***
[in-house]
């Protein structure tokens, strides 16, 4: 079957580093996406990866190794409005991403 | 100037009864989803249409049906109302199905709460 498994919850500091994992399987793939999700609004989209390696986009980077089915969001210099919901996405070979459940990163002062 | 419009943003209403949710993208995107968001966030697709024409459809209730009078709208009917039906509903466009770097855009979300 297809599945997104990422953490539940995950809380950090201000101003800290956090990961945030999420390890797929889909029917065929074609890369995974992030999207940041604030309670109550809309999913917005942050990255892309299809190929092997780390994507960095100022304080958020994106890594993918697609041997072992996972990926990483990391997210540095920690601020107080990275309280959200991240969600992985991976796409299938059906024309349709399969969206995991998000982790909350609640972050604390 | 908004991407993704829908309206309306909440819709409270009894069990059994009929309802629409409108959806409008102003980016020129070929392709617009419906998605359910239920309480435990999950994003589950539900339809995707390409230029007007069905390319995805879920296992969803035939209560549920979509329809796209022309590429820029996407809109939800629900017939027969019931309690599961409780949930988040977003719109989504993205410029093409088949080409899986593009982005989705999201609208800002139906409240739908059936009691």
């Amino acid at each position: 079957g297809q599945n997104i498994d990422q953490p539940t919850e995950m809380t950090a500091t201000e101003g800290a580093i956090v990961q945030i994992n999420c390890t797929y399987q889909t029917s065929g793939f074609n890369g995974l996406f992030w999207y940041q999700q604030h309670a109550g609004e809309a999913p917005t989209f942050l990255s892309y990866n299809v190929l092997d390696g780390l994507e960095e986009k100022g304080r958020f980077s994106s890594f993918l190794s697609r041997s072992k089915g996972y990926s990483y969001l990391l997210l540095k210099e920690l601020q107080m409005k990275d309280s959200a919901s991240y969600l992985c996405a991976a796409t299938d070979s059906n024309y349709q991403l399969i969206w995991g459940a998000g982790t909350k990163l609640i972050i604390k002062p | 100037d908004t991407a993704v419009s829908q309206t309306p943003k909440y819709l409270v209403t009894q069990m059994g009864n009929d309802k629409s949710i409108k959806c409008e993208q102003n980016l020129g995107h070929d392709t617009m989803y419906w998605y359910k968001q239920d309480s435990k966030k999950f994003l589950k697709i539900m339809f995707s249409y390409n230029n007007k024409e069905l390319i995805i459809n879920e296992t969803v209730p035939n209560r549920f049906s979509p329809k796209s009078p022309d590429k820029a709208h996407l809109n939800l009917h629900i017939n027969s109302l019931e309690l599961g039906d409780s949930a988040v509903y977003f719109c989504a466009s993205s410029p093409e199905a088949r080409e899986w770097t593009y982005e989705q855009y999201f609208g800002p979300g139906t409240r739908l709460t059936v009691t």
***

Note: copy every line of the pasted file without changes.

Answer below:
[in-house]
């Protein structure tokens, strides 16, 4: 079957580093996406990866190794409005991403 | 100037009864989803249409049906109302199905709460 498994919850500091994992399987793939999700609004989209390696986009980077089915969001210099919901996405070979459940990163002062 | 419009943003209403949710993208995107968001966030697709024409459809209730009078709208009917039906509903466009770097855009979300 297809599945997104990422953490539940995950809380950090201000101003800290956090990961945030999420390890797929889909029917065929074609890369995974992030999207940041604030309670109550809309999913917005942050990255892309299809190929092997780390994507960095100022304080958020994106890594993918697609041997072992996972990926990483990391997210540095920690601020107080990275309280959200991240969600992985991976796409299938059906024309349709399969969206995991998000982790909350609640972050604390 | 908004991407993704829908309206309306909440819709409270009894069990059994009929309802629409409108959806409008102003980016020129070929392709617009419906998605359910239920309480435990999950994003589950539900339809995707390409230029007007069905390319995805879920296992969803035939209560549920979509329809796209022309590429820029996407809109939800629900017939027969019931309690599961409780949930988040977003719109989504993205410029093409088949080409899986593009982005989705999201609208800002139906409240739908059936009691």
């Amino acid at each position: 079957g297809q599945n997104i498994d990422q953490p539940t919850e995950m809380t950090a500091t201000e101003g800290a580093i956090v990961q945030i994992n999420c390890t797929y399987q889909t029917s065929g793939f074609n890369g995974l996406f992030w999207y940041q999700q604030h309670a109550g609004e809309a999913p917005t989209f942050l990255s892309y990866n299809v190929l092997d390696g780390l994507e960095e986009k100022g304080r958020f980077s994106s890594f993918l190794s697609r041997s072992k089915g996972y990926s990483y969001l990391l997210l540095k210099e920690l601020q107080m409005k990275d309280s959200a919901s991240y969600l992985c996405a991976a796409t299938d070979s059906n024309y349709q991403l399969i969206w995991g459940a998000g982790t909350k990163l609640i972050i604390k002062p | 100037d908004t991407a993704v419009s829908q309206t309306p943003k909440y819709l409270v209403t009894q069990m059994g009864n009929d309802k629409s949710i409108k959806c409008e993208q102003n980016l020129g995107h070929d392709t617009m989803y419906w998605y359910k968001q239920d309480s435990k966030k999950f994003l589950k697709i539900m339809f995707s249409y390409n230029n007007k024409e069905l390319i995805i459809n879920e296992t969803v209730p035939n209560r549920f049906s979509p329809k796209s009078p022309d590429k820029a709208h996407l809109n939800l009917h629900i017939n027969s109302l019931e309690l599961g039906d409780s949930a988040v509903y977003f719109c989504a466009s993205s410029p093409e199905a088949r080409e899986w770097t593009y982005e989705q855009y999201f609208g800002p979300g139906t409240r739908l709460t059936v009691t």